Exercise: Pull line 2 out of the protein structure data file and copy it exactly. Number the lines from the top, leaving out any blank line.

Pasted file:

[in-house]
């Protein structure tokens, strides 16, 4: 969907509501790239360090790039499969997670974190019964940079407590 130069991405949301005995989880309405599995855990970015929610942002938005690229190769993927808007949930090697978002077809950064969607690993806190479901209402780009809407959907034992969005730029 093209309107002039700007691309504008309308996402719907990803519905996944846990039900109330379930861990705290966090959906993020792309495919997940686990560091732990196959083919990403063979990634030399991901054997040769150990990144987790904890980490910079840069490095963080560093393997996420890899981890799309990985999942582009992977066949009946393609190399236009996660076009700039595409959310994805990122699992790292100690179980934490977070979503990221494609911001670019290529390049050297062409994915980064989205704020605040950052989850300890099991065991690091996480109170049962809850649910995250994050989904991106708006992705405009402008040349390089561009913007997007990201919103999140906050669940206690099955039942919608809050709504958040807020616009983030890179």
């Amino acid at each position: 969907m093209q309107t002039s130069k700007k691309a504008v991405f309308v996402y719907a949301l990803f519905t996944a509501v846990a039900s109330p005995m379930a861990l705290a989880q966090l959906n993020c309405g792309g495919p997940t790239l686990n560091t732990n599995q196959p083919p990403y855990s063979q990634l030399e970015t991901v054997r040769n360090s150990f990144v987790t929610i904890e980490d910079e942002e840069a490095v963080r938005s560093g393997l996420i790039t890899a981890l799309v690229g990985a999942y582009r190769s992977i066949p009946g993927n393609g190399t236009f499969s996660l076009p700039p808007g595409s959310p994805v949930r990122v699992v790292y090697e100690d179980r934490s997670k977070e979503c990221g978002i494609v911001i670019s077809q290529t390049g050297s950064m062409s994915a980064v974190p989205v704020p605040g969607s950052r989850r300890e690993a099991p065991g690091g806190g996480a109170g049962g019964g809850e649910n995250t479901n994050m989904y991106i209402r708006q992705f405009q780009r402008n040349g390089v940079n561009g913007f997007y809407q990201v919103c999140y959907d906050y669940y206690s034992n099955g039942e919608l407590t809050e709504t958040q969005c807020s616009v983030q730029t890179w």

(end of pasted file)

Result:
């Protein structure tokens, strides 16, 4: 969907509501790239360090790039499969997670974190019964940079407590 130069991405949301005995989880309405599995855990970015929610942002938005690229190769993927808007949930090697978002077809950064969607690993806190479901209402780009809407959907034992969005730029 093209309107002039700007691309504008309308996402719907990803519905996944846990039900109330379930861990705290966090959906993020792309495919997940686990560091732990196959083919990403063979990634030399991901054997040769150990990144987790904890980490910079840069490095963080560093393997996420890899981890799309990985999942582009992977066949009946393609190399236009996660076009700039595409959310994805990122699992790292100690179980934490977070979503990221494609911001670019290529390049050297062409994915980064989205704020605040950052989850300890099991065991690091996480109170049962809850649910995250994050989904991106708006992705405009402008040349390089561009913007997007990201919103999140906050669940206690099955039942919608809050709504958040807020616009983030890179």